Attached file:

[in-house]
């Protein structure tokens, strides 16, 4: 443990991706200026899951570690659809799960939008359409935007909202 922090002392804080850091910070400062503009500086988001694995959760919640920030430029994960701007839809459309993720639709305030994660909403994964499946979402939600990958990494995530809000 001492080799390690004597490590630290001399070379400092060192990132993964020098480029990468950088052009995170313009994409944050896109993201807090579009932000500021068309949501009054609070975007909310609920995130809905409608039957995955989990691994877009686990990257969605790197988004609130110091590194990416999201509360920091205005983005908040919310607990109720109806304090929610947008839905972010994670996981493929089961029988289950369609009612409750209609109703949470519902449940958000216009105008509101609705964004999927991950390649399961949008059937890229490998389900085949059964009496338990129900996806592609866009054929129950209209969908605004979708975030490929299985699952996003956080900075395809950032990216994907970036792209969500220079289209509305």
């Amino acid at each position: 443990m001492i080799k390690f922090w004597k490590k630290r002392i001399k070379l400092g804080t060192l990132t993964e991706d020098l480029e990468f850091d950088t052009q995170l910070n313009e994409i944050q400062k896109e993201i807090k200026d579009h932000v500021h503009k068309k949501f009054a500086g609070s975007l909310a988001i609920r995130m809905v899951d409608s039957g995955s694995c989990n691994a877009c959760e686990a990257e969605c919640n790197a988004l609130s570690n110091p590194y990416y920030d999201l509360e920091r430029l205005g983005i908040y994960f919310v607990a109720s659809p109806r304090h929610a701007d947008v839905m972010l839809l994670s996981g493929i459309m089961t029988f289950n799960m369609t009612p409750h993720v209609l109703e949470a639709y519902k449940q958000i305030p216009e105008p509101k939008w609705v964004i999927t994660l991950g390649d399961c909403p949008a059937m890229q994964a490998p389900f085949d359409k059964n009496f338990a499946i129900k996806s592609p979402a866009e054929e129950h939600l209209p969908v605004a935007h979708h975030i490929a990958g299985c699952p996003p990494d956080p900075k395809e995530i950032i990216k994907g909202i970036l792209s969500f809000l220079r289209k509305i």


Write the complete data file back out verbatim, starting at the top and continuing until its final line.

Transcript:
[in-house]
């Protein structure tokens, strides 16, 4: 443990991706200026899951570690659809799960939008359409935007909202 922090002392804080850091910070400062503009500086988001694995959760919640920030430029994960701007839809459309993720639709305030994660909403994964499946979402939600990958990494995530809000 001492080799390690004597490590630290001399070379400092060192990132993964020098480029990468950088052009995170313009994409944050896109993201807090579009932000500021068309949501009054609070975007909310609920995130809905409608039957995955989990691994877009686990990257969605790197988004609130110091590194990416999201509360920091205005983005908040919310607990109720109806304090929610947008839905972010994670996981493929089961029988289950369609009612409750209609109703949470519902449940958000216009105008509101609705964004999927991950390649399961949008059937890229490998389900085949059964009496338990129900996806592609866009054929129950209209969908605004979708975030490929299985699952996003956080900075395809950032990216994907970036792209969500220079289209509305």
């Amino acid at each position: 443990m001492i080799k390690f922090w004597k490590k630290r002392i001399k070379l400092g804080t060192l990132t993964e991706d020098l480029e990468f850091d950088t052009q995170l910070n313009e994409i944050q400062k896109e993201i807090k200026d579009h932000v500021h503009k068309k949501f009054a500086g609070s975007l909310a988001i609920r995130m809905v899951d409608s039957g995955s694995c989990n691994a877009c959760e686990a990257e969605c919640n790197a988004l609130s570690n110091p590194y990416y920030d999201l509360e920091r430029l205005g983005i908040y994960f919310v607990a109720s659809p109806r304090h929610a701007d947008v839905m972010l839809l994670s996981g493929i459309m089961t029988f289950n799960m369609t009612p409750h993720v209609l109703e949470a639709y519902k449940q958000i305030p216009e105008p509101k939008w609705v964004i999927t994660l991950g390649d399961c909403p949008a059937m890229q994964a490998p389900f085949d359409k059964n009496f338990a499946i129900k996806s592609p979402a866009e054929e129950h939600l209209p969908v605004a935007h979708h975030i490929a990958g299985c699952p996003p990494d956080p900075k395809e995530i950032i990216k994907g909202i970036l792209s969500f809000l220079r289209k509305i």